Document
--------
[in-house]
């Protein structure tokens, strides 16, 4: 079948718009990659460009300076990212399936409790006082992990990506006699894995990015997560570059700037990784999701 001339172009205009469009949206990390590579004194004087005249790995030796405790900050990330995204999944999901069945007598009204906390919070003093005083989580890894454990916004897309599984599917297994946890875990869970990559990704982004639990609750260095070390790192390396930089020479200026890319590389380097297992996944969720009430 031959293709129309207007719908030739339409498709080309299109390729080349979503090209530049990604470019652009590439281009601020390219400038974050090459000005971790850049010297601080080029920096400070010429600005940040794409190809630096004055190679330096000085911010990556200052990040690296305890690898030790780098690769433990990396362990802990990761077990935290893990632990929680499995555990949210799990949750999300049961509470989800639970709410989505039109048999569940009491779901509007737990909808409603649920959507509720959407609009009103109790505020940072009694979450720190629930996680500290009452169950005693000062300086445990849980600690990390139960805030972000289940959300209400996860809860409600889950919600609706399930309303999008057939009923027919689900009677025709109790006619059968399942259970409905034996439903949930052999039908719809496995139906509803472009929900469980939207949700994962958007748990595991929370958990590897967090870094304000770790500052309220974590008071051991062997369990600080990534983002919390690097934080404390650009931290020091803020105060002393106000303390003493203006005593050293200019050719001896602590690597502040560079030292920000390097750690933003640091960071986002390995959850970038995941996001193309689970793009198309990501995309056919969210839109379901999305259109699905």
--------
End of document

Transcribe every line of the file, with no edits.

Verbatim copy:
[in-house]
């Protein structure tokens, strides 16, 4: 079948718009990659460009300076990212399936409790006082992990990506006699894995990015997560570059700037990784999701 001339172009205009469009949206990390590579004194004087005249790995030796405790900050990330995204999944999901069945007598009204906390919070003093005083989580890894454990916004897309599984599917297994946890875990869970990559990704982004639990609750260095070390790192390396930089020479200026890319590389380097297992996944969720009430 031959293709129309207007719908030739339409498709080309299109390729080349979503090209530049990604470019652009590439281009601020390219400038974050090459000005971790850049010297601080080029920096400070010429600005940040794409190809630096004055190679330096000085911010990556200052990040690296305890690898030790780098690769433990990396362990802990990761077990935290893990632990929680499995555990949210799990949750999300049961509470989800639970709410989505039109048999569940009491779901509007737990909808409603649920959507509720959407609009009103109790505020940072009694979450720190629930996680500290009452169950005693000062300086445990849980600690990390139960805030972000289940959300209400996860809860409600889950919600609706399930309303999008057939009923027919689900009677025709109790006619059968399942259970409905034996439903949930052999039908719809496995139906509803472009929900469980939207949700994962958007748990595991929370958990590897967090870094304000770790500052309220974590008071051991062997369990600080990534983002919390690097934080404390650009931290020091803020105060002393106000303390003493203006005593050293200019050719001896602590690597502040560079030292920000390097750690933003640091960071986002390995959850970038995941996001193309689970793009198309990501995309056919969210839109379901999305259109699905």